Still, with 4 days to the next match, it was time to do a bit of touristing. Bratislava train station on Sunday afternoon had a swathe of Irish fans departing Slovakia. Some were heading straight for Prague, others were stopping off at Brno, halfway there, whereas our hardy band headed south on a 6 hour journey to Ceské Budejovice in the south of the Czech Republic. It is the administrative, cultural and economic capital of South Bohemia. The Premysl Otakar II Square in the centre of town claims to be the biggest in Europe, whether it's true on not, it sure is a sight to behold, surrounded by medieval and baroque architecture. It is also home to the Pivovar Budejovický Budvar brewery, makers of the famous Budvar beer, the real Budweiser rather than the pale American imitation. Didn't do the tour, but did dine at the restaurant. Food in this part of the world is solid hearty fare like goulashes and cutlets, all served in thick sauces and local dumplings, puddings like thick bread. The beer was great of course, though at 11% alcohol per bottle, moderation was advised, but unheeded...
Ceské Budejovice was our basecamp from which we went to explore Ceské Krumlov 40 minutes south by bus. It's amazing that Ceské Krumlov isn't better known. A UNESCO World Heritage site, this town is truly like a faiytale picture postcard, every corner you turn is a photo opportunity. The Krumlov Castle that overlooks the town is the second biggest after Prague and has bears roaming in the surrounding moat. Also here was the Egon Schiele Art Centrum, which had a Keith Haring exhibition on. It centred mainly on 'The Apocalypse', his collaboration with William S Burroughs. An unexpected bonus.
Prague is one of Europe's most popular tourist destinations and it's not hard to see why. The trouble is, it's too popular. Almost impossible to walk 20 metres in any direction in the old town without encountering a unberella wielding tour guide leading dozens of tourists around. Wenceslas Square is a big disappointment but Prague Castle, with the Presidential Palace and St. Vitus Cathedral, was much better. Well, once you get past the hordes anyway...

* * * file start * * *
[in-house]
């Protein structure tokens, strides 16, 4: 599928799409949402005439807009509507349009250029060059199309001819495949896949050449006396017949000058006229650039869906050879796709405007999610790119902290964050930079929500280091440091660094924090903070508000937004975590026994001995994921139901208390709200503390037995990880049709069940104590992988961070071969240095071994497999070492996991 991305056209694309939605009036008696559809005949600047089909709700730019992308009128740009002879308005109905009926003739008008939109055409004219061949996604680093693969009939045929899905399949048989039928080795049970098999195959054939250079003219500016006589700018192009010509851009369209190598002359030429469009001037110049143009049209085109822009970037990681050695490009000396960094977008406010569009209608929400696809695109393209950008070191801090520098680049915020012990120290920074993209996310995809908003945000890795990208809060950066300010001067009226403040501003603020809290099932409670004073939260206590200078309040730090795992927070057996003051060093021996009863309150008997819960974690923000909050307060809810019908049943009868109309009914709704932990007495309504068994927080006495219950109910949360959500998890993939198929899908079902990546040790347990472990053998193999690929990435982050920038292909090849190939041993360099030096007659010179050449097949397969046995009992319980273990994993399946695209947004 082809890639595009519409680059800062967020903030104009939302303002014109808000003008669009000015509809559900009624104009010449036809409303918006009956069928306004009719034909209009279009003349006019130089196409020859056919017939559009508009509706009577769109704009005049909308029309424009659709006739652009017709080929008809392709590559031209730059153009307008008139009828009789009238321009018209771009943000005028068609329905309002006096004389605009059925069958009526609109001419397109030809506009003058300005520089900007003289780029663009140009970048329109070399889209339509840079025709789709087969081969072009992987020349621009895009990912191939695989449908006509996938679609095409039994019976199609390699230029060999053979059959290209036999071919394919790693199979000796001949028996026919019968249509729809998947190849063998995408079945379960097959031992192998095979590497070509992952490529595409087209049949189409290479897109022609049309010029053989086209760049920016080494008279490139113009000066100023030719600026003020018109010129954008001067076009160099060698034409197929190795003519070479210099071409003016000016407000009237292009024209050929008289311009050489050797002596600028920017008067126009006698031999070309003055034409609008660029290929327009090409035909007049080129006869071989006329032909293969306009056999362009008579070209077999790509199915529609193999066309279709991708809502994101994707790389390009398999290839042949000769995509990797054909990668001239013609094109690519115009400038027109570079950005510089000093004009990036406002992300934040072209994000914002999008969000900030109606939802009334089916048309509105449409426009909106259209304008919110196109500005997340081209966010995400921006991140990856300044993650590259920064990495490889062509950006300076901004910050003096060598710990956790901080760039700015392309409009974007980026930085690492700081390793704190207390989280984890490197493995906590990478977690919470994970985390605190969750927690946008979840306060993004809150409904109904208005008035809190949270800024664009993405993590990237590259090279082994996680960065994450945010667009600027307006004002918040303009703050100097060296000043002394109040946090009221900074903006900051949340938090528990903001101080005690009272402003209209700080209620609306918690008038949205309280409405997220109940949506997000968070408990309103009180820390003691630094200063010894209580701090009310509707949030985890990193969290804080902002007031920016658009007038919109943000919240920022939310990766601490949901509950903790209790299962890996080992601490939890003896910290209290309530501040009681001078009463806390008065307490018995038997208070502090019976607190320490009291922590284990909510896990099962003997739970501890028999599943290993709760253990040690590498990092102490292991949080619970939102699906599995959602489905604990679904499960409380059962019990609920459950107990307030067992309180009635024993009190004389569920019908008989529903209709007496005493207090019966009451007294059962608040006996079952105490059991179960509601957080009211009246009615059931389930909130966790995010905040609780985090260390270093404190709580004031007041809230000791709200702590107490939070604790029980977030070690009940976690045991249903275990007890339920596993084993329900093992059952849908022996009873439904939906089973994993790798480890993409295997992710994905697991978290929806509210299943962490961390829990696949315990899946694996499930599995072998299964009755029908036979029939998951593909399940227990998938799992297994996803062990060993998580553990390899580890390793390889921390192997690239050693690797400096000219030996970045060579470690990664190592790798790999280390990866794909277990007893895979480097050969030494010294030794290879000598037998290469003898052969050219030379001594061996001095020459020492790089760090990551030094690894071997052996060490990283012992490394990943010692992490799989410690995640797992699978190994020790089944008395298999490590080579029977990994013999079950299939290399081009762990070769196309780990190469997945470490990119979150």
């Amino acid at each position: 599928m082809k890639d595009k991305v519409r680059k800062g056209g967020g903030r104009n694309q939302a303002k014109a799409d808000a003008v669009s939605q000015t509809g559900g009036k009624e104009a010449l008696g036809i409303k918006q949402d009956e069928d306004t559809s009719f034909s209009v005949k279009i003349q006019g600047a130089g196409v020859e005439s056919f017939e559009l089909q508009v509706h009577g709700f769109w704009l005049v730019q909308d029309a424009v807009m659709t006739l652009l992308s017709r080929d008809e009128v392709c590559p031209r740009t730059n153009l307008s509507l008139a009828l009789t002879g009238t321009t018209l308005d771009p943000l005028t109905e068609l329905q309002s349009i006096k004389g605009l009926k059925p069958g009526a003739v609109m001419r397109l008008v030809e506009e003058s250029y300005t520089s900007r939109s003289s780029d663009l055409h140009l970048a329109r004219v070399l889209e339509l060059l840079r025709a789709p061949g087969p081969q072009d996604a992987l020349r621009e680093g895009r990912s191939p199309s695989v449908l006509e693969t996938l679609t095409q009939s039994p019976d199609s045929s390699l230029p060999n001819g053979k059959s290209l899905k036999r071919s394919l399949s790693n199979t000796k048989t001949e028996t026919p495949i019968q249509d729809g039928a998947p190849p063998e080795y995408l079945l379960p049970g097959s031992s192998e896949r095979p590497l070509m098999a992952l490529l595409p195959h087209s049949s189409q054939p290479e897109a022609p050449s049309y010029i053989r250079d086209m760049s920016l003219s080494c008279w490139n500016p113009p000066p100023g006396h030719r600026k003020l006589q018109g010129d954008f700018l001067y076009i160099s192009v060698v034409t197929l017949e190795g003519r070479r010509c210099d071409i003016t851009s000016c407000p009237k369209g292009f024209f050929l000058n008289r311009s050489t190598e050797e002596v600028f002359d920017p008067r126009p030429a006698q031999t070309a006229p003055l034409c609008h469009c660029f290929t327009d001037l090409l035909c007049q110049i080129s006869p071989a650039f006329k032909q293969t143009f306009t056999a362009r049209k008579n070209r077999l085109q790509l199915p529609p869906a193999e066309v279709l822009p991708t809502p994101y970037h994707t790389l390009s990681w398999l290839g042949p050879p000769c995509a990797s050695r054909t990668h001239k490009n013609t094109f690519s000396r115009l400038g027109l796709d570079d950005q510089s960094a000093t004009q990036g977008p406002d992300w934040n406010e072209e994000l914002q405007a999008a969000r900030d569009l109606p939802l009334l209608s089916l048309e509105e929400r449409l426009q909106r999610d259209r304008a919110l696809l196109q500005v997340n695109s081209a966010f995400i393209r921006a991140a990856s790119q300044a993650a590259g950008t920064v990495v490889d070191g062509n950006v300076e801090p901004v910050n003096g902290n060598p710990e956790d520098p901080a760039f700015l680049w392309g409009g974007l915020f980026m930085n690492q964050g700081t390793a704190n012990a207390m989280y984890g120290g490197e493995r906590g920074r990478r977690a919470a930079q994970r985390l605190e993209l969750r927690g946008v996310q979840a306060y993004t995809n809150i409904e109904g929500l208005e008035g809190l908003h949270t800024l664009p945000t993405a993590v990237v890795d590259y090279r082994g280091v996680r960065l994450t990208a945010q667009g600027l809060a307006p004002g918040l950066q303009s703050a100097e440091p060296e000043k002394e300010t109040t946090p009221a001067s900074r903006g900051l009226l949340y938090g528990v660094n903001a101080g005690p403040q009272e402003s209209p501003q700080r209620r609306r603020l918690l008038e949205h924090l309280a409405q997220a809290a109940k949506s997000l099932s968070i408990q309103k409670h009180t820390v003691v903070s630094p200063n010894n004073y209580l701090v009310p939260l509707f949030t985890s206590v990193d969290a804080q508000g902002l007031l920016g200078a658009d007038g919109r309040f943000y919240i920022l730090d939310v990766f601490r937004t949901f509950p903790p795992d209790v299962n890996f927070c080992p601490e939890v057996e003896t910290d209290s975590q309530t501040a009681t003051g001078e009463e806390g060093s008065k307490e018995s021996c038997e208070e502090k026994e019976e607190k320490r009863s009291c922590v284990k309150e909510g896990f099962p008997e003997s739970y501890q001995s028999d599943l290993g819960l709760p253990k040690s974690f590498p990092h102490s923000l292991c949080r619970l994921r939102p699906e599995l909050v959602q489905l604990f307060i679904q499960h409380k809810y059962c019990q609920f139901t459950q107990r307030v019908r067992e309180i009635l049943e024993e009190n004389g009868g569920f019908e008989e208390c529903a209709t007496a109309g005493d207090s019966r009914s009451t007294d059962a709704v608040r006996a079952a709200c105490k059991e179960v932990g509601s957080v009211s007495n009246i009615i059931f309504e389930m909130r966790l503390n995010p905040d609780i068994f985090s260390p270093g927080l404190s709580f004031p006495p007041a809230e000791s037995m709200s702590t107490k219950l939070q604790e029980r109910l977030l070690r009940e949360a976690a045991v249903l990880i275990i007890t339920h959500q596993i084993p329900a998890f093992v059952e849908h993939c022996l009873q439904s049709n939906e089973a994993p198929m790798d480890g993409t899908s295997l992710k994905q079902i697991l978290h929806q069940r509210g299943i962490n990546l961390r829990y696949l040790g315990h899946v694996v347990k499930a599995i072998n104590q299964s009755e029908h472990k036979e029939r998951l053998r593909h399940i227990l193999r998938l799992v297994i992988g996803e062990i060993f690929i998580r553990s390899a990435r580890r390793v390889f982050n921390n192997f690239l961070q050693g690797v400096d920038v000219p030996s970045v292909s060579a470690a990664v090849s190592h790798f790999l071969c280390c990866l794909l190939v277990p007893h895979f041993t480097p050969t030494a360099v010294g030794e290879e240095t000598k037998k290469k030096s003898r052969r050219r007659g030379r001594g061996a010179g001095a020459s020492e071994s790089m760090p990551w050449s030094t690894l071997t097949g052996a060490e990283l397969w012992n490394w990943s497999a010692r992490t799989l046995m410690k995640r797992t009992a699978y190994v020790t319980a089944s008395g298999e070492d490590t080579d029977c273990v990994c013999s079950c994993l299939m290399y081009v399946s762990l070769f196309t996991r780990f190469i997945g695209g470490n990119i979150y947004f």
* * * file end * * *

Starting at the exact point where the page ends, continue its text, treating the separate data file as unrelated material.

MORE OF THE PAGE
The history of Prague Castle Exhibition, though detailed, very pointedly skips over the communist era. So a visit to the Museum of Communism fills in the blanks, a fascinating but depressing exhibition of propaganda, secret police apparatus and recreations of the austere life under Czech communist rule. It says much about how times have changed that the museum is situated above a casino.
The match against the Czech Republic was at the Toyota Letna stadium, home of Sparta Prague, a compact ground with stands packed close to the pitch like Loftus Road. After the Slovakia game, we came in hope rather than expectation, and sure enough, the Czechs ran out easy 1-0 winners. Marek Jankulovski slotted home after 15 minutes and although Kevin Doyle hit the post, Ireland never really threatened. Especially after Richard Dunne's effort was cleared off the line and Stephen Hunt was wrongly sent off.
So there you have it. The two matches were the only minuses of what was otherwise a great trip around eastern Europe. You might ask if this is the case, why not just travel and skip the football altogether. Because if I did that, I would forego the tremendous rapport and cameraderie of a marvellous bunch of men and women, many of whom I never see but for Ireland trips, but through football, form a unique bond. I wouldn't miss this for anything.